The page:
Harvard Health Letter

Our pet causes

Owning a pet may have a variety of health benefits, but beloved animals also bring the threat of some illnesses into our lives.

The research associating pet ownership with health benefits goes back to the early 1980s. Without too much trouble, you can find study results linking lower blood pressure, improved recovery from cardiac disease, and even reduced rates of asthma and allergy in children to having a Fido or a Frisky in the house. Cats and dogs dominate the pets-for-health literature. Data on the benefits of consorting with other sorts of creatures are sparse to nonexistent.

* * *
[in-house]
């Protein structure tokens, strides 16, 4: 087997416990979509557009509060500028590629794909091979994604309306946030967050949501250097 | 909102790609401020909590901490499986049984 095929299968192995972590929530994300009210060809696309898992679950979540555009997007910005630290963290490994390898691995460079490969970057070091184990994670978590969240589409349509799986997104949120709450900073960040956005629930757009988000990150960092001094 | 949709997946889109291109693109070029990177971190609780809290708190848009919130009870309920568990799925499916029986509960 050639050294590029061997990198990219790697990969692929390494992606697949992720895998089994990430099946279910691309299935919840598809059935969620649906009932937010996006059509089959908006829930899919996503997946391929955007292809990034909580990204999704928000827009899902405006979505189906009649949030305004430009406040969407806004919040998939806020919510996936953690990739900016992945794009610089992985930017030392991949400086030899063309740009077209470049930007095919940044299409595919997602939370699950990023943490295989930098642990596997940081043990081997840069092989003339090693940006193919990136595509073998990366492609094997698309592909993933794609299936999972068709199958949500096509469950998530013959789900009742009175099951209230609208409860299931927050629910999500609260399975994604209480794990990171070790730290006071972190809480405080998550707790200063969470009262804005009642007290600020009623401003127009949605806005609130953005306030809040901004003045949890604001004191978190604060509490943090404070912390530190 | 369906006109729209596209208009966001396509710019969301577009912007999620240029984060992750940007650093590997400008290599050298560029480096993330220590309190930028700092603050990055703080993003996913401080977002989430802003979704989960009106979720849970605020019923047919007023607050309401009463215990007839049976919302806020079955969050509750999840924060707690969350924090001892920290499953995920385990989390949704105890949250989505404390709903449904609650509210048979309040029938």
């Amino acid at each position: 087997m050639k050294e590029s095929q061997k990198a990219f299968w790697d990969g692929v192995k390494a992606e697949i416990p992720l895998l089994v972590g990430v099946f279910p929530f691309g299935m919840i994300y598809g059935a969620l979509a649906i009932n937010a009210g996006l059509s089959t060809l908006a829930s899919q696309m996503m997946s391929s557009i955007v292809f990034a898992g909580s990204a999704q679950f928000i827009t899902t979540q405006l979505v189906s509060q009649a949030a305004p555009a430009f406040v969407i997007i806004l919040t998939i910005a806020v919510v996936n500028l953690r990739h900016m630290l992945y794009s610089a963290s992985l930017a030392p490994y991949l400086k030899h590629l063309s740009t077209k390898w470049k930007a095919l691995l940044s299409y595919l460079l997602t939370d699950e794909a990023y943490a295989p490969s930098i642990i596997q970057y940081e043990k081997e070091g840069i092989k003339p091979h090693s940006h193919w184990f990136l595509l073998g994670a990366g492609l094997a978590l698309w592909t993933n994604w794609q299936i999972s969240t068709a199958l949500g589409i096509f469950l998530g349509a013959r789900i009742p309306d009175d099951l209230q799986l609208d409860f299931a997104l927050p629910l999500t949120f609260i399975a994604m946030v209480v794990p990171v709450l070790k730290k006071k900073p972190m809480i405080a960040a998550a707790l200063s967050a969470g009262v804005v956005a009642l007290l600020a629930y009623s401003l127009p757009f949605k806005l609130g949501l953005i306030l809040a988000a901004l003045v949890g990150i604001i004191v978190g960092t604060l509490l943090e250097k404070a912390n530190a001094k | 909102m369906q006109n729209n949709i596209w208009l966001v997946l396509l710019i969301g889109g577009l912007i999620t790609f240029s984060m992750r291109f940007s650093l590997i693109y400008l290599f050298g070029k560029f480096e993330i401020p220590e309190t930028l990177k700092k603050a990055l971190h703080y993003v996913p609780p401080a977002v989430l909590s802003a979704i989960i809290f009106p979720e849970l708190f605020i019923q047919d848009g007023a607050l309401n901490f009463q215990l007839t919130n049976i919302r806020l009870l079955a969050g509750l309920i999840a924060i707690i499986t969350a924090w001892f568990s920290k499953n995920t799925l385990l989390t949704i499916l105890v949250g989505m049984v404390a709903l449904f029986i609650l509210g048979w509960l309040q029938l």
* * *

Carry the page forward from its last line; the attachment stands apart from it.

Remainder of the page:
Many of these studies have been cross-sectional snapshots, or retrospective, so it's hard to know whether animal companionship truly makes people healthier, or if people who are healthier to begin with are more likely to take on the responsibility of having a pet. It's a problem that bedevils a lot of health research: how to separate the effect of a behavior from the qualities of the sorts of people who have it.

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